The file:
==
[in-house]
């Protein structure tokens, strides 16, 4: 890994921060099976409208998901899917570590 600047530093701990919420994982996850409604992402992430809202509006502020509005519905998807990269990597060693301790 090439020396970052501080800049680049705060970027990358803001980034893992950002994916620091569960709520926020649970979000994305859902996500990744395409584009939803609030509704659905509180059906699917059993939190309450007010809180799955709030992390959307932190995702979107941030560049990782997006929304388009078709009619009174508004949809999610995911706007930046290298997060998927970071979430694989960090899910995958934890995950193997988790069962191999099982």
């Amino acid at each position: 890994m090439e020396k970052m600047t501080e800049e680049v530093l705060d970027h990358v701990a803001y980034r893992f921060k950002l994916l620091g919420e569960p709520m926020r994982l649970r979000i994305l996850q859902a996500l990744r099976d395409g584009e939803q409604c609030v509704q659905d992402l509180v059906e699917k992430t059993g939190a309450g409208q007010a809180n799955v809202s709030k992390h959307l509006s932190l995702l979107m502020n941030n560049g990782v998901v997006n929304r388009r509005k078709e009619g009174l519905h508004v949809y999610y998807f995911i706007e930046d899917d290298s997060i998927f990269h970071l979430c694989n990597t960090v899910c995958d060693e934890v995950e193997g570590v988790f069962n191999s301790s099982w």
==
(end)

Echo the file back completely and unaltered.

[in-house]
């Protein structure tokens, strides 16, 4: 890994921060099976409208998901899917570590 600047530093701990919420994982996850409604992402992430809202509006502020509005519905998807990269990597060693301790 090439020396970052501080800049680049705060970027990358803001980034893992950002994916620091569960709520926020649970979000994305859902996500990744395409584009939803609030509704659905509180059906699917059993939190309450007010809180799955709030992390959307932190995702979107941030560049990782997006929304388009078709009619009174508004949809999610995911706007930046290298997060998927970071979430694989960090899910995958934890995950193997988790069962191999099982």
């Amino acid at each position: 890994m090439e020396k970052m600047t501080e800049e680049v530093l705060d970027h990358v701990a803001y980034r893992f921060k950002l994916l620091g919420e569960p709520m926020r994982l649970r979000i994305l996850q859902a996500l990744r099976d395409g584009e939803q409604c609030v509704q659905d992402l509180v059906e699917k992430t059993g939190a309450g409208q007010a809180n799955v809202s709030k992390h959307l509006s932190l995702l979107m502020n941030n560049g990782v998901v997006n929304r388009r509005k078709e009619g009174l519905h508004v949809y999610y998807f995911i706007e930046d899917d290298s997060i998927f990269h970071l979430c694989n990597t960090v899910c995958d060693e934890v995950e193997g570590v988790f069962n191999s301790s099982w």